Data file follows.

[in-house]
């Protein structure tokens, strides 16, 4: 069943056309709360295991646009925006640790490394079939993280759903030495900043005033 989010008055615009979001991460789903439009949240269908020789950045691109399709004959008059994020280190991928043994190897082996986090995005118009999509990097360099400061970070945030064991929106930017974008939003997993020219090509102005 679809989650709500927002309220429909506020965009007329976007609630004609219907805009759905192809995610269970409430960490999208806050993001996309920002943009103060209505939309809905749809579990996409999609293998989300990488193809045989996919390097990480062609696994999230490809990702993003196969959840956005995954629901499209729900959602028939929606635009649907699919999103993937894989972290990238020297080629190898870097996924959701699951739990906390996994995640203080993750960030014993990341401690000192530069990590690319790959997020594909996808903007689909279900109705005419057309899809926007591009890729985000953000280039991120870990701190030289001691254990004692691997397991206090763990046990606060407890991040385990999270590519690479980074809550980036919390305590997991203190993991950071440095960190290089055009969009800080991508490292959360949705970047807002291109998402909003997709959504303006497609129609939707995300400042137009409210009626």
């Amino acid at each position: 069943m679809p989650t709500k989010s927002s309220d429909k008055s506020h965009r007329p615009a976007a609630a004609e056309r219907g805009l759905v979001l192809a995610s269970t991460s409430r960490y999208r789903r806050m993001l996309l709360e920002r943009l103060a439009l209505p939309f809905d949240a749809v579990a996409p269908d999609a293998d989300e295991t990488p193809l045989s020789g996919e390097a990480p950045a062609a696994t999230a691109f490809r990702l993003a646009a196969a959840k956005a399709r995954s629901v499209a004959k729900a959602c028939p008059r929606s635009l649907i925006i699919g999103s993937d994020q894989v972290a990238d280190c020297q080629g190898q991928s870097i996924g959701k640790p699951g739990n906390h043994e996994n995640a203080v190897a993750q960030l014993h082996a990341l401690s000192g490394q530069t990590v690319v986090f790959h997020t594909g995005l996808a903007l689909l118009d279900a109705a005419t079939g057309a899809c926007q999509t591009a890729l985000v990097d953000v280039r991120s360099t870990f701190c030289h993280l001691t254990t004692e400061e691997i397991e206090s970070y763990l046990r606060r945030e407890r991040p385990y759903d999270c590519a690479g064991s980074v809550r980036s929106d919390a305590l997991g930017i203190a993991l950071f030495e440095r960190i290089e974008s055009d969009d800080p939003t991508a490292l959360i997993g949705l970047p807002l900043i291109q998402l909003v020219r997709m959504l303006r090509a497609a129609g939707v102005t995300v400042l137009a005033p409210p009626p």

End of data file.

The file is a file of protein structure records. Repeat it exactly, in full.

[in-house]
């Protein structure tokens, strides 16, 4: 069943056309709360295991646009925006640790490394079939993280759903030495900043005033 989010008055615009979001991460789903439009949240269908020789950045691109399709004959008059994020280190991928043994190897082996986090995005118009999509990097360099400061970070945030064991929106930017974008939003997993020219090509102005 679809989650709500927002309220429909506020965009007329976007609630004609219907805009759905192809995610269970409430960490999208806050993001996309920002943009103060209505939309809905749809579990996409999609293998989300990488193809045989996919390097990480062609696994999230490809990702993003196969959840956005995954629901499209729900959602028939929606635009649907699919999103993937894989972290990238020297080629190898870097996924959701699951739990906390996994995640203080993750960030014993990341401690000192530069990590690319790959997020594909996808903007689909279900109705005419057309899809926007591009890729985000953000280039991120870990701190030289001691254990004692691997397991206090763990046990606060407890991040385990999270590519690479980074809550980036919390305590997991203190993991950071440095960190290089055009969009800080991508490292959360949705970047807002291109998402909003997709959504303006497609129609939707995300400042137009409210009626």
């Amino acid at each position: 069943m679809p989650t709500k989010s927002s309220d429909k008055s506020h965009r007329p615009a976007a609630a004609e056309r219907g805009l759905v979001l192809a995610s269970t991460s409430r960490y999208r789903r806050m993001l996309l709360e920002r943009l103060a439009l209505p939309f809905d949240a749809v579990a996409p269908d999609a293998d989300e295991t990488p193809l045989s020789g996919e390097a990480p950045a062609a696994t999230a691109f490809r990702l993003a646009a196969a959840k956005a399709r995954s629901v499209a004959k729900a959602c028939p008059r929606s635009l649907i925006i699919g999103s993937d994020q894989v972290a990238d280190c020297q080629g190898q991928s870097i996924g959701k640790p699951g739990n906390h043994e996994n995640a203080v190897a993750q960030l014993h082996a990341l401690s000192g490394q530069t990590v690319v986090f790959h997020t594909g995005l996808a903007l689909l118009d279900a109705a005419t079939g057309a899809c926007q999509t591009a890729l985000v990097d953000v280039r991120s360099t870990f701190c030289h993280l001691t254990t004692e400061e691997i397991e206090s970070y763990l046990r606060r945030e407890r991040p385990y759903d999270c590519a690479g064991s980074v809550r980036s929106d919390a305590l997991g930017i203190a993991l950071f030495e440095r960190i290089e974008s055009d969009d800080p939003t991508a490292l959360i997993g949705l970047p807002l900043i291109q998402l909003v020219r997709m959504l303006r090509a497609a129609g939707v102005t995300v400042l137009a005033p409210p009626p």